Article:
When you play a CSN song and your solo show, do you hear David and Stephen, while you're singing? Are they there somewhere?

Of course, I can't not hear that sound.

What do you think about when you're singing the songs that have really become the fabric of a lot of people's lives? You have played them thousands and thousands of times. I'm thinking about “Our house.” Obviously, everyone knows that Joni Mitchell has not been well. Does it put you in a certain place when you perform that song?

Absolutely. And I talk about Joni every night before “Our House.” Let them know that she's out of the hospital and she's alert and speaking and getting better every single day. Yeah, I keep in contact with Joan. She's an ex-partner of mine, you know. And I care deeply about her. So yeah, and right before “Our House,” what a perfect time to let people know, you know that she's doing reasonably well.

You've been very generous to speak with me before your show. But I'm wondering right now on a normal night, if you're playing at 8, what would you be doing the hour before to get ready?

I'd be talking with Shayne, the guitar player, to see not only what are we going to do these songs, but which songs we're going to do. And, you know, me trying to figure out the chords of a certain song. ‘Shayne, remind me of what’s going on there.” That's what we do an hour before.

I understand you've been writing a bunch and you have a solo record in the works. Tell us about it.

It's going to be called “Now Then.” I'm always saying that: ‘Now then, let's get it done.’ You know, now then, come on. Come on. Here we go.’ So and the juxtaposition of the words now and then appealed to me personally right now. Yeah, Shayne and I wrote 20 songs in a month, recorded the 20 songs in eight days at the end of last year. And it will be out at the beginning of the year. I didn't bring it out this summer, because our year had been booked already with the solo stuff. And with Crosby, Stills, and Nash is, you know, early a tour of America and the Far East. And now you know, after the solo tour, we're going to go on the Queen Mary to London and start our European tour. So there wasn't a lot of time to be able to promote it the way I would like to promote it, the way it deserves to be promoted. So I'm bringing it out in spring and I cleared all the dates around it.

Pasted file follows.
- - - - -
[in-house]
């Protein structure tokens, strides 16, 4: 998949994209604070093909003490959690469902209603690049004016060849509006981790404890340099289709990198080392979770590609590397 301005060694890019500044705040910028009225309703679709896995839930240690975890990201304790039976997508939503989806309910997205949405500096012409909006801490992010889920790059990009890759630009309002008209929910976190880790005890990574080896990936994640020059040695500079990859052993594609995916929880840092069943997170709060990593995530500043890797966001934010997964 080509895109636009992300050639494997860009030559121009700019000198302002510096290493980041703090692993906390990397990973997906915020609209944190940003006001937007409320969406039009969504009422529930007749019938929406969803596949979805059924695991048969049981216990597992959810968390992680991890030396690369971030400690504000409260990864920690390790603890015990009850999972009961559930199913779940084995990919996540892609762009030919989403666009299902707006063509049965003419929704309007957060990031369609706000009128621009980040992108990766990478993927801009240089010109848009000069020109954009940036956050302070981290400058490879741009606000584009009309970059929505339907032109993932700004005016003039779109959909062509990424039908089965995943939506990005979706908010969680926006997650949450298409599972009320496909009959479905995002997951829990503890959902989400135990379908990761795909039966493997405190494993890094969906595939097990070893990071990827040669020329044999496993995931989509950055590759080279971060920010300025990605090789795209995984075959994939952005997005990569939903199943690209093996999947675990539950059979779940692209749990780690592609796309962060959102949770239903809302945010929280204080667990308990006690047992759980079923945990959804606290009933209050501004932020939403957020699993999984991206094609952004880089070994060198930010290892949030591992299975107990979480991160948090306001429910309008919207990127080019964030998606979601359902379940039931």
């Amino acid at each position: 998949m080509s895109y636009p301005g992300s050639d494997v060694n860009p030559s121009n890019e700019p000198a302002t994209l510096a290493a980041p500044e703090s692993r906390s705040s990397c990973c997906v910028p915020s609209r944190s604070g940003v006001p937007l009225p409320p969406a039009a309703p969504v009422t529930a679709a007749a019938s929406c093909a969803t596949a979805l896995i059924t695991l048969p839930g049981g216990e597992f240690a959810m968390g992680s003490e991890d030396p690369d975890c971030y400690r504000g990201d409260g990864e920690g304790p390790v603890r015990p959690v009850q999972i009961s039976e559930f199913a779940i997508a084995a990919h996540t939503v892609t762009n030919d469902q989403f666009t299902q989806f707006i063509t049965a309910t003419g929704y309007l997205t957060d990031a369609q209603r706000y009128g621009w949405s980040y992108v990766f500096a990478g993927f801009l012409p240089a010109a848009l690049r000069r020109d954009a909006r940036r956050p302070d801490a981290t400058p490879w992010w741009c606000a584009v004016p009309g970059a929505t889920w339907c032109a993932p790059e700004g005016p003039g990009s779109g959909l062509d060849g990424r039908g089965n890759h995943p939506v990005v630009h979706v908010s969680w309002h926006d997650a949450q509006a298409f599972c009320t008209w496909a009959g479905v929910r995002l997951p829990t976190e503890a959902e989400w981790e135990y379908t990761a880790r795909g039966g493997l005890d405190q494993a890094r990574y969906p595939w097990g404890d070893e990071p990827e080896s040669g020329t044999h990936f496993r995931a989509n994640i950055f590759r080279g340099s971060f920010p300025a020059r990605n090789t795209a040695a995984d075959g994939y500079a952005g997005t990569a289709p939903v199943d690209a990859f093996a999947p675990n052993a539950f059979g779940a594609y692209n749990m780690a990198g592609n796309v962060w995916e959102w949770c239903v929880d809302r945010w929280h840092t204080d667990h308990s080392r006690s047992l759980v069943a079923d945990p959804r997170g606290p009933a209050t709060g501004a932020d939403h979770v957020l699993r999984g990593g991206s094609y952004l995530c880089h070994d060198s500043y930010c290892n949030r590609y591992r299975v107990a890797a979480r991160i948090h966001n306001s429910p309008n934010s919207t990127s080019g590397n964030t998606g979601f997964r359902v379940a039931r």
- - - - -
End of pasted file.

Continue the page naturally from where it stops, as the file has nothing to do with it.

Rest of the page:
That's your first solo record since 2002 I think, right?

Yeah. Yes.

Is it something different for you to do a solo record because you've been a collaborator, your whole career and certainly you can go out solo and you have songs that everyone wants to hear. But what does it mean for you as an artist to be able to do a solo record and do a solo tour?

I'm very grateful that I still have my hands on the tools that it takes to make music. Crosby and I many years ago decided that we would never be victims that we would always be victors in this game. And part of what should happen is that you never lose the ability to utilize the tools of your trade. So my point being that, you know, I can pick up the phone and call engineers and get studios booked and musicians booked and tape and you know, all digital machines, you know, all of that. And, and I'm incredibly grateful to be able to do that. I mean, this has been a long time to keep my hands on the tools.

Have you been following the 2016 election yet?

Of course.

Any early favorites?

I wish Bernie Sanders was more presidential. I wish that he hadn't been labeled with the word socialist. I love his ideas. I think he talks complete sense. I think he totally understands, you know, how this portion of the world works. Hillary I think is a very good woman and very smart woman. I think in terms of the Republicans, you know, I'm scared of democracy being a joke, and us electing a clown. And I mean, Donald Trump, particularly, but I'll tell you this, if Donald Trump answers one of the questions on the debate with a very sensible, very interesting, serious answer, I think they're all going to start looking at him a little differently than this blowhard, ego -driven guy that he seems to appear.

Has he been making an appearance in that line in “Military Madness” on this tour?

He hasn't yet.

Maybe tonight.

Who knows, Ian?

A lifelong resident of the Capital Region, Ian joined WAMC in late 2008 and became news director in 2013. He began working on Morning Edition and has produced The Capitol Connection, Congressional Corner, and several other WAMC programs. Ian can also be heard as the host of the WAMC News Podcast and on The Roundtable and various newscasts. Ian holds a BA in English and journalism and an MA in English, both from the University at Albany, where he has taught journalism since 2013.